Paris – La Ville Lumière

We flew north last weekend to meet Jim’s mom (Gail) and her friend (Carolyn) in Paris for the weekend.  It was our first time, ever, in Paris, and we agreed we completely get the appeal.  It’s a charming city with absolutely gorgeous architecture.  We’re planning to go back in October for our anniversary, so it was extra nice to get a lay of the land and knock out a few tourist attractions now.

We arrived on Friday night and took Le Bus Direct, which cost about 12 euro/person and took maybe 25 minutes from pickup to drop-off into the city.  Super easy.  Fully recommend.  Once we checked into our hotel, we oriented ourselves and decided to tackle the Paris metro for our first trip to a cocktail bar.  (If you’re visiting Paris, definitely take the metro.  I bet in the course of the weekend we hopped on the metro at least 10-12 times, maybe more.  It’s cheap (about 2 Euro/ride), easy to navigate, and there are stops and lines intersecting all over the place.)

We arrived at Prescription Cocktail Club and were greeted with, “Comment allez-vous” which means, “How are you?”  Now, this might not seem like an odd thing to hear, but we’ve been living in France for five months and this is the first time we’ve encountered anyone uttering this phrase to us.  In Toulouse (and Bordeaux, Antibes, Carcassonne, Nice) you’re greeted with, “Ça va?”  The direct translation for that is, “How’s it going?”  I utter this phrase multiple times a day.  Jim and I started to wonder if Parisian French really is quite different from everywhere else French, maybe a little more formal than elsewhere.  Interesting, for sure.

We found a seat upstairs and each ordered two signature cocktail drinks from the menu.  While Prescription Cocktail Club is rated as one of the best cocktail bars in Paris, it probably doesn’t crack my top 20, and it is no Fat Cat.  Both of my drinks were better than Jim’s.  I believe I ordered the Tomato Lady or Lady Tomato (mezcal, celery bitters, tomato syrup, lime juice, etc.) and one with armagnac & sake.  They were both tasty and something I’d probably order again.  However, Jim ordered two that were more bourbon forward and both tasted watery and overworked.  So, I’d say this place (ultimately) was a little hit and miss.  I’m starting to think French cocktail bars really shine with rum, gin, and vodka drinks and/or sweet moreso than the brown liquors or dry drinks (which we prefer).  Outside of the drinks, it was a nice speak-easy style bar, comfortable couches, two levels with a friendly (and attentive) wait staff.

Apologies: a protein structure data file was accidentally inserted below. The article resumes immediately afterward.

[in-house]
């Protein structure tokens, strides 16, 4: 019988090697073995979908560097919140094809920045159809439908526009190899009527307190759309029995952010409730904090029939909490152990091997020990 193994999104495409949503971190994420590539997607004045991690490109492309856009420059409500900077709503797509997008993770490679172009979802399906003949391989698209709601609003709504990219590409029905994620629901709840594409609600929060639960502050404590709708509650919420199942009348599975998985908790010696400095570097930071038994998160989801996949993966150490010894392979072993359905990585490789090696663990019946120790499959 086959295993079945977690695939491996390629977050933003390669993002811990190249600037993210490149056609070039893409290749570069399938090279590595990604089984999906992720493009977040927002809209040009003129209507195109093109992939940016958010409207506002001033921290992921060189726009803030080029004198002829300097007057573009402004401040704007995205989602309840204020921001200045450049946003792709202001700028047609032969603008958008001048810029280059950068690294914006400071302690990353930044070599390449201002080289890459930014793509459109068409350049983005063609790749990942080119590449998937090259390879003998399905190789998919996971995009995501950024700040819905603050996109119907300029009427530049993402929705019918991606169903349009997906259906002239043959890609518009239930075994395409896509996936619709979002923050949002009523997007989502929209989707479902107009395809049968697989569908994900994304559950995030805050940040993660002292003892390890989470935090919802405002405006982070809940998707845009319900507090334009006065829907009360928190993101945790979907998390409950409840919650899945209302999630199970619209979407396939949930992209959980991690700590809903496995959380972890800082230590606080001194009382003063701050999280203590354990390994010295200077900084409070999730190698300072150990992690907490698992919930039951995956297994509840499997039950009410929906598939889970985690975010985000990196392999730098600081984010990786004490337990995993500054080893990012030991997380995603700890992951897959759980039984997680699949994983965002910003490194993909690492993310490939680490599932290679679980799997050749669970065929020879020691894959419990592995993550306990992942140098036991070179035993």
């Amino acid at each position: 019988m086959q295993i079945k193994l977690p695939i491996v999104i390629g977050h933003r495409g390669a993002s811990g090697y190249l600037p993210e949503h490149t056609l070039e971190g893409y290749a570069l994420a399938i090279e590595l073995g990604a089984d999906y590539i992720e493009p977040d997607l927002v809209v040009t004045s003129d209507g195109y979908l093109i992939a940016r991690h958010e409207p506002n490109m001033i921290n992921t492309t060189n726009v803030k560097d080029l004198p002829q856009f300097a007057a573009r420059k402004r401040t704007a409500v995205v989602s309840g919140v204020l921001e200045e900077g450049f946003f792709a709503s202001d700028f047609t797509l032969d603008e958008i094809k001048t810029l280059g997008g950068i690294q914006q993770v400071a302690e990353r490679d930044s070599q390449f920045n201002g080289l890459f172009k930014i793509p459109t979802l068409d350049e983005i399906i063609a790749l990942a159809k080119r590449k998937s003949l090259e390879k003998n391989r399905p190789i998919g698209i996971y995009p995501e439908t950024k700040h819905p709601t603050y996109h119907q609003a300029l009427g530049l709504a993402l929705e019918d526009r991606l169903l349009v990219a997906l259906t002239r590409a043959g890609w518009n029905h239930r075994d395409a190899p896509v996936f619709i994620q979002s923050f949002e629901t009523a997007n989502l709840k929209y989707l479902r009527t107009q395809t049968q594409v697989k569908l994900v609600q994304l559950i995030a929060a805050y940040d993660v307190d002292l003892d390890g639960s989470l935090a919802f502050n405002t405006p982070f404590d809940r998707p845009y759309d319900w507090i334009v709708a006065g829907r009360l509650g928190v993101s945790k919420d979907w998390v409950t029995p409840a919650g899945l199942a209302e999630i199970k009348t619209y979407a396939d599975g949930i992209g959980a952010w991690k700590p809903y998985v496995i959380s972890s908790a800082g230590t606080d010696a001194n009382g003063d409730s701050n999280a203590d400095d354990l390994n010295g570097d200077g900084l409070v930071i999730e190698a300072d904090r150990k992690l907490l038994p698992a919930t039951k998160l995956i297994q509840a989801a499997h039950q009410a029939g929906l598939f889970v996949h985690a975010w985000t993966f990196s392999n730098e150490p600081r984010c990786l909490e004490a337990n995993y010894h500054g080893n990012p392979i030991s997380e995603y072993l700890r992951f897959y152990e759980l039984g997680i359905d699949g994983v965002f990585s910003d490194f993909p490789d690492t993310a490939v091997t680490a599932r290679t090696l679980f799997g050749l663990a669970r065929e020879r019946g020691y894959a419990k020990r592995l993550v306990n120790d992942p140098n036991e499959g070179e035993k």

After our drinks, we decided to walk down Le Seine from the bar to the Eiffel Tower for a late night shot with the tower lit up.  If you haven’t made this walk, we recommend it – it was quiet with not too many people on the streets and all the buildings twinkled in the most lovely/romantic way.  We wandered around until a little past 1am, which coincidentally is also when they shut off the lights of the Eiffel Tower.  We arrived there around 1:15am to find it completely black.  After some research, the tower twinkles for five minutes at the top of every hour (once it’s dark) and then continues with the lights until 1am, when it twinkles for the last time.  Rats.

Above in the first photo, you’ll see the Louvre.  Jim and I had been wondering where the French palace was in Paris and were intrigued to find out the Louvre WAS the Parisian palace for French aristocracy.  That is a HUGE palace!  What’s even more interesting is I believe they built Versailles because the Paris palace was “cramped.”  Wow.  Can’t wait to see Versailles and go inside the Louvre.  There’s also a photo of what we imagine is the hip spot for college students to hang out along the Seine – there were SO many bars on boats along the river like the fourth photo above.

The next morning, Gail and Carolyn were arriving from the US, so we set out to grab some pastries and then start our Parisian weekend.  I walked around the corner from our hotel and bought a number of croissants and assorted pastries from Maison Privat.  No joke, this might’ve been the best croissant I’ve ever had.  Maybe I was hungry, but it was really tasty.  I think Paris has converted me to a croissant eater.

One of Jim’s coworkers had mentioned going to Tour Montparnasse, which he said offers superior views to the top of the Eiffel Tower.  While I haven’t been up to the top of the Eiffel Tower, I can’t imagine it supplies better views than Montparnasse, especially since you can get a view of the Eiffel Tower!  Essentially, it’s a standard, tall office building next to the Montparnasse train station with a 360 observation deck at the top.  It reminded me a lot of the Sears/Willis Tower in Chicago, the Prudential Center in Boston, the Empire State building in NYC, and even the Space Needle in Seattle.  It also felt like a great place to visit at the beginning of the trip, as you can really get an idea of where things are laid out as well as a little (preliminary) history about various buildings and places.  Really recommend on a clear day.